"You could say the emigrants were pioneers of Japan's international cooperation," said Yumiko Asakuma, head of JICA's Japan Overseas Migration Museum (and of the JICA Yokohama International Center). "It is because of their hard work that JICA is now able to send many people to work in developing countries."

Bringing the advanced medical care of their ancestral country to their homeland

photoNikkei registered nurses participate in a workshop on preventing falls in the elderly.

In November, eight Nikkei doctors, public health nurses and registered nurses from Brazil went to Saku, Nagano prefecture, which is known for its advanced community-based health care. They were participants in the Nikkei Training JICA carries out. Nikkei Training began in 1971, and 4,489 participants have been accepted from 15 countries so far. For about three weeks, the eight Brazilians toured welfare facilities, observed home visit nursing care and learned about how to promote the health of the elderly and prevent senility.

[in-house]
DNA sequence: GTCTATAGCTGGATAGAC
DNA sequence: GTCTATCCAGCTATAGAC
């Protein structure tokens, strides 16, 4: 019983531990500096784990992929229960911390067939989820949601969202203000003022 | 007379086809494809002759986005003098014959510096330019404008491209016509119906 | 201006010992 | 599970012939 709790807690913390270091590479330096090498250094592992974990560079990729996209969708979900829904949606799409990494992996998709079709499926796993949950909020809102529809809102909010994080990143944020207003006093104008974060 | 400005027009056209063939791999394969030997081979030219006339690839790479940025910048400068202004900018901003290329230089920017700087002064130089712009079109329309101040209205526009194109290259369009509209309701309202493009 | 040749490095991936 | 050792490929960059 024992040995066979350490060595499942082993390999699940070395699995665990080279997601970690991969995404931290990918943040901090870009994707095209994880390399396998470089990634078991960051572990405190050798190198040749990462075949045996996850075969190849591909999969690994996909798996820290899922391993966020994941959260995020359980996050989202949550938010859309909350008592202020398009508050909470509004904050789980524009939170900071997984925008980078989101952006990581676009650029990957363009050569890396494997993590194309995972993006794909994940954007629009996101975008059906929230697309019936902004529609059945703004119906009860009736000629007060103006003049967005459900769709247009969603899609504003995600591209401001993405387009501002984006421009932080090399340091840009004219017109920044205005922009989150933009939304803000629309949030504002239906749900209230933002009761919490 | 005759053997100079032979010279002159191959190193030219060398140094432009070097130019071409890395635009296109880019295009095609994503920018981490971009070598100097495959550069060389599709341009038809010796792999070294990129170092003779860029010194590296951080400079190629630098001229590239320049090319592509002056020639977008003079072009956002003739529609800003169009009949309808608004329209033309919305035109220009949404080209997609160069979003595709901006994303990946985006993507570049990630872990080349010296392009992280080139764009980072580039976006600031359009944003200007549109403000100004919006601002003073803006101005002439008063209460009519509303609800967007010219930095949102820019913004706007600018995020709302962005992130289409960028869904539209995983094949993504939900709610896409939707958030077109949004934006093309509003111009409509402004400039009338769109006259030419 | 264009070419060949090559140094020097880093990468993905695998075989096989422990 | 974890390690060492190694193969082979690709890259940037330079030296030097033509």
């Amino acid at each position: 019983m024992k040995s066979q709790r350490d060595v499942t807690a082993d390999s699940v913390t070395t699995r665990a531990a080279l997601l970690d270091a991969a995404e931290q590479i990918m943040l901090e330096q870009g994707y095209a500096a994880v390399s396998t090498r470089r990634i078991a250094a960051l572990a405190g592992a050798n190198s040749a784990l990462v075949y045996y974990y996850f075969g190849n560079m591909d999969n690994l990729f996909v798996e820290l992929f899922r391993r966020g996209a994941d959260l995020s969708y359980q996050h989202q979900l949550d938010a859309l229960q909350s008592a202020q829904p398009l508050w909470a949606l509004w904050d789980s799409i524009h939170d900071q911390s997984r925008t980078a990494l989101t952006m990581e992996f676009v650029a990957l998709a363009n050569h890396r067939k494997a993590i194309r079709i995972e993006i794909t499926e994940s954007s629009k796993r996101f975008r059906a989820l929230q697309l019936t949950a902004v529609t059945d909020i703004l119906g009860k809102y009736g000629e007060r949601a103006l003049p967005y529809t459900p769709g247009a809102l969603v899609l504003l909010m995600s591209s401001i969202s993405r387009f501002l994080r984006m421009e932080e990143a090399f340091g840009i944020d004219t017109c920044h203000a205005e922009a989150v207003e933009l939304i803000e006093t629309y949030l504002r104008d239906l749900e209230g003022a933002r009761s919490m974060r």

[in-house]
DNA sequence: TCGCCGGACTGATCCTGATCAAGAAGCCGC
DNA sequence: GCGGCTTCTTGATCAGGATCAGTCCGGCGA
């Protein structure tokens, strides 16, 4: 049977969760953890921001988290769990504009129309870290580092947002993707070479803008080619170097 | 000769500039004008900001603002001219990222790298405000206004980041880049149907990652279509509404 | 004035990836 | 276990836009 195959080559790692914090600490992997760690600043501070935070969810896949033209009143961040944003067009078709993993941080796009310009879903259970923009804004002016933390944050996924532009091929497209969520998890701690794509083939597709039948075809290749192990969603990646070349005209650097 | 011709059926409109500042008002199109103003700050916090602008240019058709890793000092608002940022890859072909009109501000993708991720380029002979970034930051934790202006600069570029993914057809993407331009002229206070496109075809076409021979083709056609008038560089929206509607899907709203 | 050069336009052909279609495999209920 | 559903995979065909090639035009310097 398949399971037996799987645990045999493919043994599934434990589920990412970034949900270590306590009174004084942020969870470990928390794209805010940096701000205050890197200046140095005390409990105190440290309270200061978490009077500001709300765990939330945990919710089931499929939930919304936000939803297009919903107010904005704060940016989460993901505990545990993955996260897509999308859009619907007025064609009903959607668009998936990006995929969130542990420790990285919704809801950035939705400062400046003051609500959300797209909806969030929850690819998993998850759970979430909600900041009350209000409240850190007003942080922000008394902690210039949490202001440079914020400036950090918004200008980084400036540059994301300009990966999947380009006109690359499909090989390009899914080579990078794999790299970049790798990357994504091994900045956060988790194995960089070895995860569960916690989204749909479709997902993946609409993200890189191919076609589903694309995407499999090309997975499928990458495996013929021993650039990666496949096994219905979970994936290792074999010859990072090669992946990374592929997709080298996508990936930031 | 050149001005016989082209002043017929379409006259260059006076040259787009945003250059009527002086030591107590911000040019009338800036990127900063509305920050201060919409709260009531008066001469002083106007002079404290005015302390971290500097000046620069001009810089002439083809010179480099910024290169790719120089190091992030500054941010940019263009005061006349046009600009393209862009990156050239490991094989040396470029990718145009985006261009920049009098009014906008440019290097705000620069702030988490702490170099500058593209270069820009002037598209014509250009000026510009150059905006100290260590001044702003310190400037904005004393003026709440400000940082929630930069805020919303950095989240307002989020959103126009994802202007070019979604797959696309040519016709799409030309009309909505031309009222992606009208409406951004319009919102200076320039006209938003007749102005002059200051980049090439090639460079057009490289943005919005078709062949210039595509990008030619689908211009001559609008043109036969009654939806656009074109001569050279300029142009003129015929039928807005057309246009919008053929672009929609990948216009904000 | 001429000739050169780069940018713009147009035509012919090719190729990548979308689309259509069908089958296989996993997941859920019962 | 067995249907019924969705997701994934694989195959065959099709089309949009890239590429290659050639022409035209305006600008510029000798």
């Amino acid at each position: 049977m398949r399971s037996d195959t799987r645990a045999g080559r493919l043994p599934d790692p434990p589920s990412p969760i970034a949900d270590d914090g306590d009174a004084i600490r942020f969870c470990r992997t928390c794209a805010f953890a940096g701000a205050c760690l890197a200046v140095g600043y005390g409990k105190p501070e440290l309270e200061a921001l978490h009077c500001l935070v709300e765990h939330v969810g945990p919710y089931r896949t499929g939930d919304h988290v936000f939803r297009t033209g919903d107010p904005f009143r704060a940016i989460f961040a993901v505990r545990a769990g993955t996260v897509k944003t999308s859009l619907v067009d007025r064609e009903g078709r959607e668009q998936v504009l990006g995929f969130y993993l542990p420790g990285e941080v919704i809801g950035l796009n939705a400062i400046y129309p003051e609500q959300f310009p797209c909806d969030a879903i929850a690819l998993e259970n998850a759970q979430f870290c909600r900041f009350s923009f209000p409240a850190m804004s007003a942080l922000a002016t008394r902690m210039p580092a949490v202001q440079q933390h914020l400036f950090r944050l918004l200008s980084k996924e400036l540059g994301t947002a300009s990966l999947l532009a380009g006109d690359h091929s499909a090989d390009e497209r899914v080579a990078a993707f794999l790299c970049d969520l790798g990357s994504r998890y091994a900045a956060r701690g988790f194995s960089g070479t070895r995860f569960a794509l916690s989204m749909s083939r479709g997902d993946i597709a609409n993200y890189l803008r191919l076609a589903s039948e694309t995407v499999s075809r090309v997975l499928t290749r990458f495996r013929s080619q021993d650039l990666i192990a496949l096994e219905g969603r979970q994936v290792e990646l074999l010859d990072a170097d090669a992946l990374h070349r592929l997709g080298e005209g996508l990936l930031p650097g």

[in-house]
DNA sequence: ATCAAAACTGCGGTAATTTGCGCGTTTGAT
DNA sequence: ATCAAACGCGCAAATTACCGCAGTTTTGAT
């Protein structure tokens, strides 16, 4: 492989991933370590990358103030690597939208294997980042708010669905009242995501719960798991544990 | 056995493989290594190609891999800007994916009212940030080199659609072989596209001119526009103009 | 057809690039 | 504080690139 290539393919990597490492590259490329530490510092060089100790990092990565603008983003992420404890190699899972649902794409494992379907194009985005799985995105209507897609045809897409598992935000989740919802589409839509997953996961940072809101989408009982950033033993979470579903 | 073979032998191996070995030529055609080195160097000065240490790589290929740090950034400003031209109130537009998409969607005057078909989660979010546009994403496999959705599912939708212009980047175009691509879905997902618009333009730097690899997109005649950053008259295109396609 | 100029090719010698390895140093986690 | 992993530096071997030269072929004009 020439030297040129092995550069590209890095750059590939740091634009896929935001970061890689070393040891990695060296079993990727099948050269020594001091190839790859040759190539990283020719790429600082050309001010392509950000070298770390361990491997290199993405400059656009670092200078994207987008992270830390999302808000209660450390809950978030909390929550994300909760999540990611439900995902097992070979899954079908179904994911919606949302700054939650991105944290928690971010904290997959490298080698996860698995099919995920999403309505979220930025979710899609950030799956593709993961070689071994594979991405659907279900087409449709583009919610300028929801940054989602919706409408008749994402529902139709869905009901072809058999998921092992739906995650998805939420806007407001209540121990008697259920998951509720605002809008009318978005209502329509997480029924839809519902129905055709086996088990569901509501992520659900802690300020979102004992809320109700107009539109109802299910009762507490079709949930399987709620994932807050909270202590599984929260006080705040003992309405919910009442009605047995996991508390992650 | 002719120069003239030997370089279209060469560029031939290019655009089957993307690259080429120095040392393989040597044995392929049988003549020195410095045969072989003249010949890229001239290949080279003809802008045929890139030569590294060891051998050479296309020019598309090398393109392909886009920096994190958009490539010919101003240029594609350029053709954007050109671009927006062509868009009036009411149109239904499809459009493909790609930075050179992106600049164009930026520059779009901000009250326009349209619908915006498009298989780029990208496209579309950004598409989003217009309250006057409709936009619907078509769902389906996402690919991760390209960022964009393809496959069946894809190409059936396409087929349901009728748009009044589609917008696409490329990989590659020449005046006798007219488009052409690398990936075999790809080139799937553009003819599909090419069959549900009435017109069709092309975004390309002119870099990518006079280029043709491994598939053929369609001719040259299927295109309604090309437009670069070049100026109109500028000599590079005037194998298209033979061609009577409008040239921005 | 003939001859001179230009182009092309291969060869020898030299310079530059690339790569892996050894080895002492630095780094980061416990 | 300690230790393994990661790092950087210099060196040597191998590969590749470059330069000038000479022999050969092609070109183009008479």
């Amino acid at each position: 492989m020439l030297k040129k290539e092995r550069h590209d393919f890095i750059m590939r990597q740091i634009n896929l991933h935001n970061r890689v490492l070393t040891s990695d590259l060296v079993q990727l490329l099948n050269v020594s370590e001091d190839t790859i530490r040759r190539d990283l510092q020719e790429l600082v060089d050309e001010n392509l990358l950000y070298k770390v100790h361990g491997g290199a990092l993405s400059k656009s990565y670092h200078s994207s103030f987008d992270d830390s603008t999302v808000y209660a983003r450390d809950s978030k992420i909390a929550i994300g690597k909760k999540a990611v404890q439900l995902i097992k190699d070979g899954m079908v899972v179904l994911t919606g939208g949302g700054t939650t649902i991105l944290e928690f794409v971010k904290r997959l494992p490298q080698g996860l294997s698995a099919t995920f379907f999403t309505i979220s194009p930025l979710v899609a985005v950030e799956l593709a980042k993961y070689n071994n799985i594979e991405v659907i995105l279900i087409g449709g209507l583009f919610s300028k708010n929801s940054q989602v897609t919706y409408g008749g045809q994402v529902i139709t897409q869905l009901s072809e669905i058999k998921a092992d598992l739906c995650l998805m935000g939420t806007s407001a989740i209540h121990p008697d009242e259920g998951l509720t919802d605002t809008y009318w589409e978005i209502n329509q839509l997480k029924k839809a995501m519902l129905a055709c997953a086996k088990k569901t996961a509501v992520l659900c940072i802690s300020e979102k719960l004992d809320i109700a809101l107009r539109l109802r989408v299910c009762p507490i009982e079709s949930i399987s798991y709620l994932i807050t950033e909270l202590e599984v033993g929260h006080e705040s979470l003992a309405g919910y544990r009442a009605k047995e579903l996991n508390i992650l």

"It's just like they're caring for a family member," said nurse Yurika Hakeru Tanaka, who was impressed by the way Japanese doctors and nurses interact with patients.

After her training, she wants to help put in place a structure for home medical examinations in Brazil and deepen the younger generation's understanding of elder care, she said.

"I have heard that in Brazil, some elderly first-generation Japanese emigrants need assistance," said Yoshiko Tsukada, a professor in international nursing in the Saku University School of Nursing who was involved in the training. "It would be nice to see Japanese initiatives and examples put to use in Brazil."